Warren Dick
2 minute read
21 Dec 2015
2:51 pm

How Eqstra won the R4bn PPM contract

Warren Dick

Using an innovative approach to structuring the contract.

Picture: Thinkstock

On Monday, Eqstra announced that its wholly-owned contract mining, plant leasing and rental division, MCC, had won a R4bn contract to operate the Pilanesberg Platinum Mine (PPM), owned by Sedibelo Mines. The news sent Eqstra’s share price 37% higher: moving from Friday’s close of R1.53/share to R2.10/share at the close of trade on Monday, Mineweb reports .

The SENS announcement quoted MCC CEO, Justin Colling, as saying: “I believe our unique approach to shaping our contracts to our clients’ needs and partnering with them during these demanding times allows us to deliver the best possible results.”

On closer inspection, the innovative approach that MCC took to the structuring of the contract went a long way in allowing MCC to not only win the contract, but win it exclusively. The mine up until this point has been operating using three contract mining companies.

The current environment, where depressed commodity prices has led to contractors sitting with idle capacity, prompted a rethink of the role between mine owner and contractor. “We thought that a partnership is a much better way to go than the traditional ‘master-slave’ relationship that has characterised the role of mine owner and contractor in the past. From our perspective, that means sharing in the pains and gains of mining,” said Colling.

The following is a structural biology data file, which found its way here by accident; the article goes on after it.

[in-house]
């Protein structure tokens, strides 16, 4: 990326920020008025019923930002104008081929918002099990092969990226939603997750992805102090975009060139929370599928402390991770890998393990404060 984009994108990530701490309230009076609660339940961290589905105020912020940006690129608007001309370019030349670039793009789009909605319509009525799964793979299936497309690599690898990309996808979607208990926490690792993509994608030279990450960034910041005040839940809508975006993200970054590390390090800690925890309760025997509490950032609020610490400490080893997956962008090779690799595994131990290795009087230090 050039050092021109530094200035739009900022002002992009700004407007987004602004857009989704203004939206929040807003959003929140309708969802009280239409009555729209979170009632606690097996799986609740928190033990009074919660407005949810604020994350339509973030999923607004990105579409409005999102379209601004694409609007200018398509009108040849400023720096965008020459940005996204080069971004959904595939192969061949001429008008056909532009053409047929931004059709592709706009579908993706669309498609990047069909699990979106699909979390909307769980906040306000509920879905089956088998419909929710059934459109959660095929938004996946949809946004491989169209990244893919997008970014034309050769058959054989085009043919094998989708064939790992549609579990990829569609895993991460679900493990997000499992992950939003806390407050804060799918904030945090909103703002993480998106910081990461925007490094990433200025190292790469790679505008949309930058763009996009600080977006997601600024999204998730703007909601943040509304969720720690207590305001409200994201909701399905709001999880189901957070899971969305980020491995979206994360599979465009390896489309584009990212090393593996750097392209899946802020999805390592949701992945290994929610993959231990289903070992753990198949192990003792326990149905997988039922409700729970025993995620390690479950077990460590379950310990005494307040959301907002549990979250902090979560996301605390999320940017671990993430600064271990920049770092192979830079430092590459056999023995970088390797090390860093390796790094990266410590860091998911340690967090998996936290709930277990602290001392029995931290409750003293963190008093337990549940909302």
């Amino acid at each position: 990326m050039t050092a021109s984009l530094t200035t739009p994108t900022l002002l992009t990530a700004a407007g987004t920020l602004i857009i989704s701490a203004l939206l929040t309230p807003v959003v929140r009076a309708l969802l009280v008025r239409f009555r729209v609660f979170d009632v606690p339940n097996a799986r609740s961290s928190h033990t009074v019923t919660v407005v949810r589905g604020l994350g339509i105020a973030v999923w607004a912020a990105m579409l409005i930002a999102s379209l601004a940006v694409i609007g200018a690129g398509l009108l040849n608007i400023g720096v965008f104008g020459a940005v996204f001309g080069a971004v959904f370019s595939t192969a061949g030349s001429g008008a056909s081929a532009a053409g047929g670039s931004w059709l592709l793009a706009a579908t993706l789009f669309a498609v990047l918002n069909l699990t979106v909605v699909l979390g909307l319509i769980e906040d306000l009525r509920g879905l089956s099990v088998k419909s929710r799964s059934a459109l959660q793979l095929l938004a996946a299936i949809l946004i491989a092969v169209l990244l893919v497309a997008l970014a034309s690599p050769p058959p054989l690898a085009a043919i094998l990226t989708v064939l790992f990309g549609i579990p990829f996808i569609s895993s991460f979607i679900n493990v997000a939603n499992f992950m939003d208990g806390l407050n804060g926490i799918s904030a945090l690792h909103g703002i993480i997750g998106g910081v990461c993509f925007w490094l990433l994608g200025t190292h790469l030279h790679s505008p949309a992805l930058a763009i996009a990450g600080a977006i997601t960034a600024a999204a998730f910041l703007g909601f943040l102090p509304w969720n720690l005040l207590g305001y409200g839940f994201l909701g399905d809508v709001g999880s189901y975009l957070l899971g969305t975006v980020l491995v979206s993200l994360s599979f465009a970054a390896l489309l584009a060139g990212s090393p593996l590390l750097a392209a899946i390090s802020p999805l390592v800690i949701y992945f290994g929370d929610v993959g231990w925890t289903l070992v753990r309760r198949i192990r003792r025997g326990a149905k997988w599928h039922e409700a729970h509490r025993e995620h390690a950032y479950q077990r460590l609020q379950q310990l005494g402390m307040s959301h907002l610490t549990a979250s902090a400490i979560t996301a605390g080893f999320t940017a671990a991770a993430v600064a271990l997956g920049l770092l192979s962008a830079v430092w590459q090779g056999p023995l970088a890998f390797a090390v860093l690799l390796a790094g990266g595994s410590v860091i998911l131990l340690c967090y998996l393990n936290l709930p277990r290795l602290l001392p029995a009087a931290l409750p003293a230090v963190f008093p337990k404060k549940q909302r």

A mine contractor does not sit with the geological, geotechnical, and commodity price risk a mine owner typically has to deal with. Therefore a mine contractor needs to understand the risks so they can mitigate them. But as Colling points out, “This means, that in a commodity price slump, we have to think innovatively in order to manage costs in relation to revenue.”

The analysis MCC conducted reveals the extent to which both parties could benefit. “When we ran our numbers, we estimated we needed 68 trucks to do the job. We counted 108 across the three contractors. So while having three contractors onsite keeps everyone competitive, you end up duplicating costs and management focus,” says Colling.

Once MCC had sat down with Sedibelo to do the planning, they presented the budget which benefited both parties. “From our perspective, we benefit because we could re-deploy R150-220m of machinery which was idle and from our client’s perspective they receive a reduction in costs, the upside is then shared once the prices recover. A real partnership approach”.

The end result is what Colling calls “the mine owners mining department” that comprises a mix of employees and contractors that are incentivised along the same lines. Duplication is removed and there is a huge incentive to perform as efficiently as possible. Colling expects contracts of a similar nature to be employed in the future.